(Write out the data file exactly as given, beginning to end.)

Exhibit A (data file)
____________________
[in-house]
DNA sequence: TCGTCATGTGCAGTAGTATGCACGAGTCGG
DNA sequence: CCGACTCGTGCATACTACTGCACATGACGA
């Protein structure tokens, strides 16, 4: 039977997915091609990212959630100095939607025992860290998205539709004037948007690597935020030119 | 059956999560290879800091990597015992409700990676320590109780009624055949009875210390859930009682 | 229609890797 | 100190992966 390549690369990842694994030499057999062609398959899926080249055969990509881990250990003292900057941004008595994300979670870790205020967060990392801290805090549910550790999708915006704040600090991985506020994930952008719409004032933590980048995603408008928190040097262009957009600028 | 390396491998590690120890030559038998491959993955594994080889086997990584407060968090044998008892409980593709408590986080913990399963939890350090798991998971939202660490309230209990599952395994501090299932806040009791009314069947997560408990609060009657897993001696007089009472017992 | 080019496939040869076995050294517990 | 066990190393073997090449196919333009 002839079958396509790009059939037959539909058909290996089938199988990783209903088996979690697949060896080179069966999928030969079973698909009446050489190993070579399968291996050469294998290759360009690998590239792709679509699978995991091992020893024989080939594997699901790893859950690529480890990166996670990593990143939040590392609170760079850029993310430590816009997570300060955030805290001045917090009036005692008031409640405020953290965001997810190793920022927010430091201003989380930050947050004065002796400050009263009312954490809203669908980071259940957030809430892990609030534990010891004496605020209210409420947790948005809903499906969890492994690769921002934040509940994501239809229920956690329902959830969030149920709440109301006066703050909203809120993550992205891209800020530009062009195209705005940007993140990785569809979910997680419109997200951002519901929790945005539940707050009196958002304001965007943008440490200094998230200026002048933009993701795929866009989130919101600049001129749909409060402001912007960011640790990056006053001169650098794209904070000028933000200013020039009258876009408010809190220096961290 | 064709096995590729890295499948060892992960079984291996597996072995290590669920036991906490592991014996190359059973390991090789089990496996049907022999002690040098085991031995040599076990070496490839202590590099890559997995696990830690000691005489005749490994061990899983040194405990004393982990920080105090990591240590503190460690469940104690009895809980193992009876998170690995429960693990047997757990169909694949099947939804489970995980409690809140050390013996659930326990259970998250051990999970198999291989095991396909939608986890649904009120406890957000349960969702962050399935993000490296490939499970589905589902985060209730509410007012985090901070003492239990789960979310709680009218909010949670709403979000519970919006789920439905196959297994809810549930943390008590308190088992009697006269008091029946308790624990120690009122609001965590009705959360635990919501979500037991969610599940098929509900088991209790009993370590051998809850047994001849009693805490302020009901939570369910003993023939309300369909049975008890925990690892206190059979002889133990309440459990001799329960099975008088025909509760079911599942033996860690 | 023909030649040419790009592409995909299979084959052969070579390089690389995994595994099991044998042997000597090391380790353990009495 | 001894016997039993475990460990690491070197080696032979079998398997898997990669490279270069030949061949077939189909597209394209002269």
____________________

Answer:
[in-house]
DNA sequence: TCGTCATGTGCAGTAGTATGCACGAGTCGG
DNA sequence: CCGACTCGTGCATACTACTGCACATGACGA
């Protein structure tokens, strides 16, 4: 039977997915091609990212959630100095939607025992860290998205539709004037948007690597935020030119 | 059956999560290879800091990597015992409700990676320590109780009624055949009875210390859930009682 | 229609890797 | 100190992966 390549690369990842694994030499057999062609398959899926080249055969990509881990250990003292900057941004008595994300979670870790205020967060990392801290805090549910550790999708915006704040600090991985506020994930952008719409004032933590980048995603408008928190040097262009957009600028 | 390396491998590690120890030559038998491959993955594994080889086997990584407060968090044998008892409980593709408590986080913990399963939890350090798991998971939202660490309230209990599952395994501090299932806040009791009314069947997560408990609060009657897993001696007089009472017992 | 080019496939040869076995050294517990 | 066990190393073997090449196919333009 002839079958396509790009059939037959539909058909290996089938199988990783209903088996979690697949060896080179069966999928030969079973698909009446050489190993070579399968291996050469294998290759360009690998590239792709679509699978995991091992020893024989080939594997699901790893859950690529480890990166996670990593990143939040590392609170760079850029993310430590816009997570300060955030805290001045917090009036005692008031409640405020953290965001997810190793920022927010430091201003989380930050947050004065002796400050009263009312954490809203669908980071259940957030809430892990609030534990010891004496605020209210409420947790948005809903499906969890492994690769921002934040509940994501239809229920956690329902959830969030149920709440109301006066703050909203809120993550992205891209800020530009062009195209705005940007993140990785569809979910997680419109997200951002519901929790945005539940707050009196958002304001965007943008440490200094998230200026002048933009993701795929866009989130919101600049001129749909409060402001912007960011640790990056006053001169650098794209904070000028933000200013020039009258876009408010809190220096961290 | 064709096995590729890295499948060892992960079984291996597996072995290590669920036991906490592991014996190359059973390991090789089990496996049907022999002690040098085991031995040599076990070496490839202590590099890559997995696990830690000691005489005749490994061990899983040194405990004393982990920080105090990591240590503190460690469940104690009895809980193992009876998170690995429960693990047997757990169909694949099947939804489970995980409690809140050390013996659930326990259970998250051990999970198999291989095991396909939608986890649904009120406890957000349960969702962050399935993000490296490939499970589905589902985060209730509410007012985090901070003492239990789960979310709680009218909010949670709403979000519970919006789920439905196959297994809810549930943390008590308190088992009697006269008091029946308790624990120690009122609001965590009705959360635990919501979500037991969610599940098929509900088991209790009993370590051998809850047994001849009693805490302020009901939570369910003993023939309300369909049975008890925990690892206190059979002889133990309440459990001799329960099975008088025909509760079911599942033996860690 | 023909030649040419790009592409995909299979084959052969070579390089690389995994595994099991044998042997000597090391380790353990009495 | 001894016997039993475990460990690491070197080696032979079998398997898997990669490279270069030949061949077939189909597209394209002269």